Based in an unassuming surburban London street, Maytree is a place for people who are considering taking their own lives to stay for a few days, to talk, rest and reflect – somewhere independent that does not offer medical treatment, nor is linked to mental health services.
“We are a sanctuary for the suicidal,” says Paddy Bazeley, one of the founders of Maytree.
People who are suicidal feel a stigma about using mental health services, says Bazeley. They do not want the label of “he has been in hospital”, and they fear the unknown, of what exactly happens inside. Maytree provides a place for them to take stock. “There is always a bit of them that wants to live,” she says.
More people commit suicide in the UK each year than die on our roads (5,600 compared with 3,200). In London, there is an average of two suicides every day.
It was Bazeley, a consultant director to the central London branch of The Samaritans, and Michael Knight, a psychotherapist, who first had the idea for the refuge. The house has space for four guests at a time, and they are allowed to stay up to four nights. Stays are free and the charity is funded entirely by donations.
Their time spent here “is intense and focused,” says Bazeley. “We don’t provide counselling, which would imply treatment,” she emphasises. “It is about offering people befriending – providing listening, and non-judgemental interest, consideration and care.”
In the five years since its formation, Maytree has assessed 1,500 people from which it has taken nearly 400 guests. “We cannot help everyone,” admits Bazeley. Some decide the time is not right to visit, or that Maytree is not for them, and some cannot commit to a drug- and alcohol-free stay.
“They have to be able to relate and to spend considerable time exploring what has brought them to Maytree. That’s the point of their stay,” she says.
And there is plenty of evidence to show it is successful. A recent evaluation by The Tavistock Institute found that Maytree made a difference by helping guests gain relief from desperate and difficult situations. It concluded that for some it can have a transforming and lasting effect.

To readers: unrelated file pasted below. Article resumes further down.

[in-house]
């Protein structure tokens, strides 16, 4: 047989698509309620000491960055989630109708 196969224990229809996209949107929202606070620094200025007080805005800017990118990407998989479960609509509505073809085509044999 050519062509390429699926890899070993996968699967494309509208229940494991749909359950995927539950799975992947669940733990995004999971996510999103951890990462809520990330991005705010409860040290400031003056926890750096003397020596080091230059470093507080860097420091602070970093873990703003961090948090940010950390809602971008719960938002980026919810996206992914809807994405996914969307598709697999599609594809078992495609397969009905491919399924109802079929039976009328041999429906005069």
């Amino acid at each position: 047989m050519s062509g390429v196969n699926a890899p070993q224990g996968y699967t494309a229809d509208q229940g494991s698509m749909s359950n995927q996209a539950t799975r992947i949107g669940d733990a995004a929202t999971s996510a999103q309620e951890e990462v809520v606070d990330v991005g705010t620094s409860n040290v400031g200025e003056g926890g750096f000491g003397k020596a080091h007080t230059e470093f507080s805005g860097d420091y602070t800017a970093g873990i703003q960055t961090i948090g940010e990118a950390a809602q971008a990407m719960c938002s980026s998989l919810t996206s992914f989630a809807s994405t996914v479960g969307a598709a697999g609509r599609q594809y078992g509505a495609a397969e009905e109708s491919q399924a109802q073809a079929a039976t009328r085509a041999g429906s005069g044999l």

Most people who visit are aged between 30 and 49 (56%) and female (63%) – although an increasing number are men who have suffered a relationship breakdown. Ethnic minority groups make up 30%. Most are from London (62%), but some come from as far away as Scotland.
Most guests are referred to Maytree from hospitals, and referrals also come from family or friends, work colleagues or employers, voluntary agencies or support services, doctors and mental health professionals. But the biggest recruiter has become self-referrals, thanks to an advertisement on the internet.
There is no such thing as a typical guest. “Lots of the guests have had very bad experiences within the family, and/or were in care,” she says. “Conversely, many have had perfectly happy family backgrounds.”
The house is a light and airy four-storey with a beautiful garden and guests are invited to take a full part in activities, whether shopping, preparing meals, or cleaning. “Some guests are so cut off from people that they have never eaten around a kitchen table, and doing so can be quite frightening,” says Bazeley. “But they get used to it and it becomes second nature.”
Glen is one of 60 volunteers. “It is not a place with a magic cure,” he says. “But there is a pattern to people’s stay. On the first day they are usually anxious, Gradually they open up, and by the end there is often an emotional goodbye.
“You get a weird mix of feelings when it goes right,” he says. “There is the good feeling that listening to people can help, and the sad feeling that they have never been listened to before.”
Maytree – 020 7263 7070